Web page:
Sucralfate is a prescription medication used in dogs, cats, and horses to treat ulcers. Although Sucralfate is not FDA-approved for use in veterinary medicine, it is a commonly accepted practice for veterinarians to prescribe this medication for dogs, cats, and horses. Sucralfate requires a prescription from your veterinarian, and is sold per tablet.
For: Dogs, Cats, and Horses
Coats and protects ulcers against further damage from acids and enzymes
May help prevent ulcers from formin, which can happen when a pet is given aspirin or NSAIDs
How it works:
Sucralfate works to prevent and treat ulcers that form in the mouth, throat, esophagus, and intestines.
Sucralfate works with the acids in the stomach to form a paste over the ulcers and prevent further damage.
Use Sucralfate with caution in pregnant or nursing animals.
Brand Name Carafate
Generic Name sucralfate
What is the most important information I should know about sucralfate: Sucralfate is a prescription medication not FDA approved for veterinary use; however, it is a commonly accepted practice for veterinarians to use this medication in dogs, cats, and horses. Sucralfate is available as 1 Gm tablets. The usual dose for dogs is 1/2 to 1 tablet by mouth 3 times a day. For cats, the usual dose is 1/4 to 1/2 tablet by mouth every 8 to 12 hours. For horses, the usual dose is 4.5mg to 9 mg per pound 4 times a day.
What is Sucralfate: Sucralfate is used to treat ulcer by coating the ulcer protecting it from further damage. It is used to treat ulcers of the esophagus, stomach, or small intestine r to prevent ulcers in those animals being givens aspirin or other non-steroidal anti-inflammatory drugs (NSAIDS). Sucralfate may also be used for purposes other than those listed in this guide.
What should I discuss with my veterinarian before giving sucralfate to my pet: Tell your veterinarian if your pet is constipated or has megacolon. Tell your veterinarian if your pet is pregnant or nursing.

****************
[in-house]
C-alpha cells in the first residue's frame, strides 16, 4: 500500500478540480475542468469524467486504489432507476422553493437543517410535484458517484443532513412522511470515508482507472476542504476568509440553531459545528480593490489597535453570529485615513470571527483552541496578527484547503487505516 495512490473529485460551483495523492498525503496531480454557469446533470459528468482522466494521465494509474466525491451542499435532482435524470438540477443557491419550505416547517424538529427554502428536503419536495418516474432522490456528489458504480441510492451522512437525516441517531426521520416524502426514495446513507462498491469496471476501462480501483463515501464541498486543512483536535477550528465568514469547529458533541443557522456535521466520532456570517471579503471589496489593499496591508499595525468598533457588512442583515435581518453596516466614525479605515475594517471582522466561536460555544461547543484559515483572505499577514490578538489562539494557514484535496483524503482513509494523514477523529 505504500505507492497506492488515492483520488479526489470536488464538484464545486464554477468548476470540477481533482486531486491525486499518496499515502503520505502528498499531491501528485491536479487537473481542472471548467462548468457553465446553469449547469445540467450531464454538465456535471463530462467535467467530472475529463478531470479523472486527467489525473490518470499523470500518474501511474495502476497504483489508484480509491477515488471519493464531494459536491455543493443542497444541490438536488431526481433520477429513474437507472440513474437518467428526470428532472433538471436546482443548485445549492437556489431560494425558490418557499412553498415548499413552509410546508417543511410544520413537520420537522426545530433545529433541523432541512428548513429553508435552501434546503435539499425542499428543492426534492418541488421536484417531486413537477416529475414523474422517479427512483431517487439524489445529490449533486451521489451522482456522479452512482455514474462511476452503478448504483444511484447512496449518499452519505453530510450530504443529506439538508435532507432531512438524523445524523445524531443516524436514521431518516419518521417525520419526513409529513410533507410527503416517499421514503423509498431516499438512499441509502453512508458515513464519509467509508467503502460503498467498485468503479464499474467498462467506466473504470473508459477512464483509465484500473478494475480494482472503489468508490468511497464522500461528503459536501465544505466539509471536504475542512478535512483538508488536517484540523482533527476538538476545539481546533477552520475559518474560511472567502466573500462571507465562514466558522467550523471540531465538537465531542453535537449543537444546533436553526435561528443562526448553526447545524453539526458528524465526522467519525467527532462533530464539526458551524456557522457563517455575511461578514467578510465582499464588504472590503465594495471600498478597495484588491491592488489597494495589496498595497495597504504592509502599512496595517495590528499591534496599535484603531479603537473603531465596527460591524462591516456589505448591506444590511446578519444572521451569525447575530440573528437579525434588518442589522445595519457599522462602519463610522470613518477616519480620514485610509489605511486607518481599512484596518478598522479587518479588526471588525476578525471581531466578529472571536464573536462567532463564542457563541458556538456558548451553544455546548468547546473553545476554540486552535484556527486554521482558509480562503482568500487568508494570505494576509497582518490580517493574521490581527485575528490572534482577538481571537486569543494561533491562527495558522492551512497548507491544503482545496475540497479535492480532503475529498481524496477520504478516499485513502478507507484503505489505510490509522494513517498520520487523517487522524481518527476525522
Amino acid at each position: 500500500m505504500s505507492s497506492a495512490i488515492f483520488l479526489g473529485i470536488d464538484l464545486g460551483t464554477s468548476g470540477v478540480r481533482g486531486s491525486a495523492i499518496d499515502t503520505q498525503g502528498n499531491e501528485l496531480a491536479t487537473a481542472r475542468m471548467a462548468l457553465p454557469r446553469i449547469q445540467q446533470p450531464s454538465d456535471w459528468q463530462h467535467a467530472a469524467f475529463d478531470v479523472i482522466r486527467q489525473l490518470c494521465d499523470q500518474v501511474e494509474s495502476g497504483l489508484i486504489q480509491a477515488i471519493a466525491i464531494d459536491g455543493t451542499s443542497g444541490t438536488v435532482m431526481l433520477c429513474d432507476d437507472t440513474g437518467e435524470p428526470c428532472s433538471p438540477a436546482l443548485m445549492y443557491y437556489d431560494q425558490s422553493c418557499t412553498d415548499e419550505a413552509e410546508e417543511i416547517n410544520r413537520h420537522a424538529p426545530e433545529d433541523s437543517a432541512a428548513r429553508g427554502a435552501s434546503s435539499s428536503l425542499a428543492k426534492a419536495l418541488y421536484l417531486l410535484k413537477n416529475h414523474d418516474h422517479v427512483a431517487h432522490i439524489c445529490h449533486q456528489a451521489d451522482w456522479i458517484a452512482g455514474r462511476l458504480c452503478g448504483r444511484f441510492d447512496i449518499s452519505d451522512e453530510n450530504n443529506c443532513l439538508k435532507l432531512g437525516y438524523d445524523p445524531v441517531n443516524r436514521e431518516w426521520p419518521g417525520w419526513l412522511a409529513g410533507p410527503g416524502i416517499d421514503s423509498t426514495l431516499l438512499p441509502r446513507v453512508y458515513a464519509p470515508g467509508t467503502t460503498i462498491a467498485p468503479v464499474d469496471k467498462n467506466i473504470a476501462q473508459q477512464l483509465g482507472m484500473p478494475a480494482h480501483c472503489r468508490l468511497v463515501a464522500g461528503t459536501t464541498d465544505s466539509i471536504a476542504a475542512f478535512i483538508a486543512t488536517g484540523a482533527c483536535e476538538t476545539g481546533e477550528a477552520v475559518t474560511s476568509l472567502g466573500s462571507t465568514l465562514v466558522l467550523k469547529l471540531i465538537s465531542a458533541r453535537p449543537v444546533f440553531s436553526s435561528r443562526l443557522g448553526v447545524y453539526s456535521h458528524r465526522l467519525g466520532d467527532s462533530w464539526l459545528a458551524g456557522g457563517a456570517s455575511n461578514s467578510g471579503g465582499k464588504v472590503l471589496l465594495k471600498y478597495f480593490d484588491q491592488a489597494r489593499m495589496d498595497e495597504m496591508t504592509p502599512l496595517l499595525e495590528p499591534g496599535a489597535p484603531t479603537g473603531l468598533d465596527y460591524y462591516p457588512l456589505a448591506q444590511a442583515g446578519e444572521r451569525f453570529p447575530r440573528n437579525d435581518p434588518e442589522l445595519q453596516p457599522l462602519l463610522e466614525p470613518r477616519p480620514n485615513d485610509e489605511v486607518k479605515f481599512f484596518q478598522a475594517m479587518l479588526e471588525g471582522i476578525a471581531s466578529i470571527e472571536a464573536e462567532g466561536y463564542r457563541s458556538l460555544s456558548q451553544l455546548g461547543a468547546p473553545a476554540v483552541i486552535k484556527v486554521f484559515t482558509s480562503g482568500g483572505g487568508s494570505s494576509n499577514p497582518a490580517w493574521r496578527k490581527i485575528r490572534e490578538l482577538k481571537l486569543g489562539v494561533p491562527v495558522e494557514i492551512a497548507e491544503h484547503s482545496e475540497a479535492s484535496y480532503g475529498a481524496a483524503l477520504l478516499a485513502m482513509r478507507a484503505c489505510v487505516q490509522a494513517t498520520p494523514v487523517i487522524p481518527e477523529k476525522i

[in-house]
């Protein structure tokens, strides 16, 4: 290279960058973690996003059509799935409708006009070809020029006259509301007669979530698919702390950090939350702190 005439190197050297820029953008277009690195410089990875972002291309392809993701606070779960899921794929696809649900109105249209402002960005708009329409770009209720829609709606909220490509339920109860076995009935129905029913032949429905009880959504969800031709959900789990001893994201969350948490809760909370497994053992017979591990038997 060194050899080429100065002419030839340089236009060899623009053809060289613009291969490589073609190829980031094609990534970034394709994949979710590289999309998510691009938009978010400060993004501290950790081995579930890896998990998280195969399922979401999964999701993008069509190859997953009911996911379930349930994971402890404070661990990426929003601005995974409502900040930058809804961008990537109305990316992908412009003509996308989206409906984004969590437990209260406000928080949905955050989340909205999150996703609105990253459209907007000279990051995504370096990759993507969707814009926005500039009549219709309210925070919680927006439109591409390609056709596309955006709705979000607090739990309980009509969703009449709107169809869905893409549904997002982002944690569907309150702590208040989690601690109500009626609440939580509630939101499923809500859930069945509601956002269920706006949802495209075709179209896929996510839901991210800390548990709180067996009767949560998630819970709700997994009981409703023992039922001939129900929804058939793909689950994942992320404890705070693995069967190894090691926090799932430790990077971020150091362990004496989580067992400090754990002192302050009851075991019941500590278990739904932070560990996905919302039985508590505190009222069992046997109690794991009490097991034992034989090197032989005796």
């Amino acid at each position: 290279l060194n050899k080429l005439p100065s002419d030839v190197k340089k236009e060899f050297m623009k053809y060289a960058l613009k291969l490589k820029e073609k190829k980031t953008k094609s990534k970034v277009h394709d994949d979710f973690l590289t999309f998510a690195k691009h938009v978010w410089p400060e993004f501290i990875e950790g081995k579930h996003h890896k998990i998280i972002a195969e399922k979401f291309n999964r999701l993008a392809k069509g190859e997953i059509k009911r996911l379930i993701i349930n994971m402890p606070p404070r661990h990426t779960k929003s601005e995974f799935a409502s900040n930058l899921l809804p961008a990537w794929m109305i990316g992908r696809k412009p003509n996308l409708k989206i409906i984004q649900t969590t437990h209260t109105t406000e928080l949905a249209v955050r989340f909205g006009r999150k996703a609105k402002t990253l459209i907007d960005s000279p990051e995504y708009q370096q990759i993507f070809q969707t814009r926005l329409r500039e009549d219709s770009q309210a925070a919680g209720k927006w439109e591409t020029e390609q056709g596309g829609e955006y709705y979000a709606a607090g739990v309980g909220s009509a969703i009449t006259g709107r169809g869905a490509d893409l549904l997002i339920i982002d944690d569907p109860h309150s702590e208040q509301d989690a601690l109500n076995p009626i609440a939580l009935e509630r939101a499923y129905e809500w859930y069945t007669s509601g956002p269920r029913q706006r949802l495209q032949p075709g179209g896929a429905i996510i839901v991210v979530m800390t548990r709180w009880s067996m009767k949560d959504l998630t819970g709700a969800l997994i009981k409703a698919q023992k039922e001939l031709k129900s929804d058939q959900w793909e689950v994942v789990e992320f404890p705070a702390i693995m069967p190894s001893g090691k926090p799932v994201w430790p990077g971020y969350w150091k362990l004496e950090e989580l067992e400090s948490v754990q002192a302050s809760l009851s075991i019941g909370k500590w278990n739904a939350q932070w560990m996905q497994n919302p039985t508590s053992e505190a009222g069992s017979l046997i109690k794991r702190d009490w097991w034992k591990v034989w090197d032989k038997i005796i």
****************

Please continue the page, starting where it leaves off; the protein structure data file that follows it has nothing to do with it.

How should this medication be given: Give this medication exactly as directed by your veterinarian. If you do not understand the directions ask the pharmacist or veterinarian to explain them to you. Sucralfate should be given on an empty stomach, 1 hour before or 2 hours after, a meal. Unless directed otherwise, crush the tablet for better absorption. Store sucralfate at room temperature away from moisture and heat. Keep this medication away from children and pets.
What happens if I miss giving a dose: Give the missed dose as soon as you remember during the same day. However, if you donŅt remember until the next day, skip the dose you missed and give only the next regularly scheduled dose. Do not give a double dose of the medication.
What happens if I overdose the pet: Signs of overdose are rare but may include constipation. If overdose is suspected, contact your veterinarian.
What should I avoid while giving Sucralfate to my pet: Sucralfate should not be used in animals allergic to it. Use sucralfate with caution in pregnant, or nursing females.
What are the possible side effects of Sucralfate: If any of the following serious side effects occur, stop giving sucralfate and seek emergency veterinary medical attention; an allergic reaction (difficulty breathing; swelling of the lips; tongue or face; hives). Sucralfate may cause constipation. Other side effects may also occur. Talk to your veterinarian about any side effect that seems unusual or bothersome to the animal.
What other drugs will affect Sucralfate: Sucralfate may affect the absorption of many other medications. Do not give any medications within 2 hours of giving Sucralfate. Drugs other than those listed may also interact with sucralfate. Talk to your veterinarian or pharmacist before giving any prescription or over the counter medicines including vitamins, and supplements.